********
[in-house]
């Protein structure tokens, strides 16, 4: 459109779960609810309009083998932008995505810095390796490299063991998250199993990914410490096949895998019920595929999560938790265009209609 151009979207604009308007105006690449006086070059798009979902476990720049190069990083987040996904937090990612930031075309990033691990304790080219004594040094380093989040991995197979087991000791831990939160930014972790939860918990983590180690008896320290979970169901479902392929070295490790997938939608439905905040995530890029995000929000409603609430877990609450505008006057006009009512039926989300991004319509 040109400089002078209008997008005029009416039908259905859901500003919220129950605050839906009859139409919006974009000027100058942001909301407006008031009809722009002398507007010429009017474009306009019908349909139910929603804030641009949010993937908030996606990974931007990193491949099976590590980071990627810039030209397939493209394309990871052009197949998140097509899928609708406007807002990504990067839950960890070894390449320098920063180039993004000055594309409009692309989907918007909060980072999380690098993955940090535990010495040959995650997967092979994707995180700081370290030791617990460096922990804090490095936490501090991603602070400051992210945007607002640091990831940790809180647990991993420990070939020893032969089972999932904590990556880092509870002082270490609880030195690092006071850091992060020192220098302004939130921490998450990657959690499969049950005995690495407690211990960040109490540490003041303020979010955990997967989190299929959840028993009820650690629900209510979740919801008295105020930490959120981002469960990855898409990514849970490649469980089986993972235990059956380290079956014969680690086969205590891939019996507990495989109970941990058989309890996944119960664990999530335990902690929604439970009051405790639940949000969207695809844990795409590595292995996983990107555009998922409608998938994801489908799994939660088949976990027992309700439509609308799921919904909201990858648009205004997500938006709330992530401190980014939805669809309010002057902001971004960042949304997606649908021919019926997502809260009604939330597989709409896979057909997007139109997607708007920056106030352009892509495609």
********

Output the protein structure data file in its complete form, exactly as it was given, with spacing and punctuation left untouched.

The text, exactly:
[in-house]
């Protein structure tokens, strides 16, 4: 459109779960609810309009083998932008995505810095390796490299063991998250199993990914410490096949895998019920595929999560938790265009209609 151009979207604009308007105006690449006086070059798009979902476990720049190069990083987040996904937090990612930031075309990033691990304790080219004594040094380093989040991995197979087991000791831990939160930014972790939860918990983590180690008896320290979970169901479902392929070295490790997938939608439905905040995530890029995000929000409603609430877990609450505008006057006009009512039926989300991004319509 040109400089002078209008997008005029009416039908259905859901500003919220129950605050839906009859139409919006974009000027100058942001909301407006008031009809722009002398507007010429009017474009306009019908349909139910929603804030641009949010993937908030996606990974931007990193491949099976590590980071990627810039030209397939493209394309990871052009197949998140097509899928609708406007807002990504990067839950960890070894390449320098920063180039993004000055594309409009692309989907918007909060980072999380690098993955940090535990010495040959995650997967092979994707995180700081370290030791617990460096922990804090490095936490501090991603602070400051992210945007607002640091990831940790809180647990991993420990070939020893032969089972999932904590990556880092509870002082270490609880030195690092006071850091992060020192220098302004939130921490998450990657959690499969049950005995690495407690211990960040109490540490003041303020979010955990997967989190299929959840028993009820650690629900209510979740919801008295105020930490959120981002469960990855898409990514849970490649469980089986993972235990059956380290079956014969680690086969205590891939019996507990495989109970941990058989309890996944119960664990999530335990902690929604439970009051405790639940949000969207695809844990795409590595292995996983990107555009998922409608998938994801489908799994939660088949976990027992309700439509609308799921919904909201990858648009205004997500938006709330992530401190980014939805669809309010002057902001971004960042949304997606649908021919019926997502809260009604939330597989709409896979057909997007139109997607708007920056106030352009892509495609």